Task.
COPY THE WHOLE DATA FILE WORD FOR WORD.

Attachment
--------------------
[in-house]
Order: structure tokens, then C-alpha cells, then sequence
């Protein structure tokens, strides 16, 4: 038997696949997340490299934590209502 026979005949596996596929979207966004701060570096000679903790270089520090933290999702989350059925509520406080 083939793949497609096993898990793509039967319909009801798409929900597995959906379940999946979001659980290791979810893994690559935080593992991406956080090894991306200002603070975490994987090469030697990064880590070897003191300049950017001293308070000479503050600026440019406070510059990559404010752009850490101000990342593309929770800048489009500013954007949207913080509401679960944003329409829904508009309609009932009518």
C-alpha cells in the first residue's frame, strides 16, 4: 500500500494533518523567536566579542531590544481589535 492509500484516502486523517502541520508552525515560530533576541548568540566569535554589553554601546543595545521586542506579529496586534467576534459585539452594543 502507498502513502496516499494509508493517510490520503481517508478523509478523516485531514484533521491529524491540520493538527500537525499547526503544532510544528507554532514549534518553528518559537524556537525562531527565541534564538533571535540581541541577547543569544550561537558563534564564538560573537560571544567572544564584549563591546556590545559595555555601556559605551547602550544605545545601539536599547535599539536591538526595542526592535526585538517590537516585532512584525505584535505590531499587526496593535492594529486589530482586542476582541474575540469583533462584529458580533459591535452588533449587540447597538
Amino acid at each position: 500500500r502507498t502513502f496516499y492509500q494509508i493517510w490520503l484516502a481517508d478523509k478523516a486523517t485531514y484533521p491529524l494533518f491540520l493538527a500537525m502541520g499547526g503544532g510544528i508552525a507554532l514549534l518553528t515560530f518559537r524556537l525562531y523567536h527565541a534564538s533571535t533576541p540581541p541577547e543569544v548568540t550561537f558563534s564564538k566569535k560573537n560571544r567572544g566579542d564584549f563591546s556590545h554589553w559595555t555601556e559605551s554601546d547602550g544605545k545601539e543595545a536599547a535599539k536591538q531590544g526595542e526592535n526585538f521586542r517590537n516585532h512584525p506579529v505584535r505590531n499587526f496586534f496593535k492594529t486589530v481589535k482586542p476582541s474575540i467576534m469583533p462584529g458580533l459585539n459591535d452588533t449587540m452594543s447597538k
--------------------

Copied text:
[in-house]
Order: structure tokens, then C-alpha cells, then sequence
């Protein structure tokens, strides 16, 4: 038997696949997340490299934590209502 026979005949596996596929979207966004701060570096000679903790270089520090933290999702989350059925509520406080 083939793949497609096993898990793509039967319909009801798409929900597995959906379940999946979001659980290791979810893994690559935080593992991406956080090894991306200002603070975490994987090469030697990064880590070897003191300049950017001293308070000479503050600026440019406070510059990559404010752009850490101000990342593309929770800048489009500013954007949207913080509401679960944003329409829904508009309609009932009518």
C-alpha cells in the first residue's frame, strides 16, 4: 500500500494533518523567536566579542531590544481589535 492509500484516502486523517502541520508552525515560530533576541548568540566569535554589553554601546543595545521586542506579529496586534467576534459585539452594543 502507498502513502496516499494509508493517510490520503481517508478523509478523516485531514484533521491529524491540520493538527500537525499547526503544532510544528507554532514549534518553528518559537524556537525562531527565541534564538533571535540581541541577547543569544550561537558563534564564538560573537560571544567572544564584549563591546556590545559595555555601556559605551547602550544605545545601539536599547535599539536591538526595542526592535526585538517590537516585532512584525505584535505590531499587526496593535492594529486589530482586542476582541474575540469583533462584529458580533459591535452588533449587540447597538
Amino acid at each position: 500500500r502507498t502513502f496516499y492509500q494509508i493517510w490520503l484516502a481517508d478523509k478523516a486523517t485531514y484533521p491529524l494533518f491540520l493538527a500537525m502541520g499547526g503544532g510544528i508552525a507554532l514549534l518553528t515560530f518559537r524556537l525562531y523567536h527565541a534564538s533571535t533576541p540581541p541577547e543569544v548568540t550561537f558563534s564564538k566569535k560573537n560571544r567572544g566579542d564584549f563591546s556590545h554589553w559595555t555601556e559605551s554601546d547602550g544605545k545601539e543595545a536599547a535599539k536591538q531590544g526595542e526592535n526585538f521586542r517590537n516585532h512584525p506579529v505584535r505590531n499587526f496586534f496593535k492594529t486589530v481589535k482586542p476582541s474575540i467576534m469583533p462584529g458580533l459585539n459591535d452588533t449587540m452594543s447597538k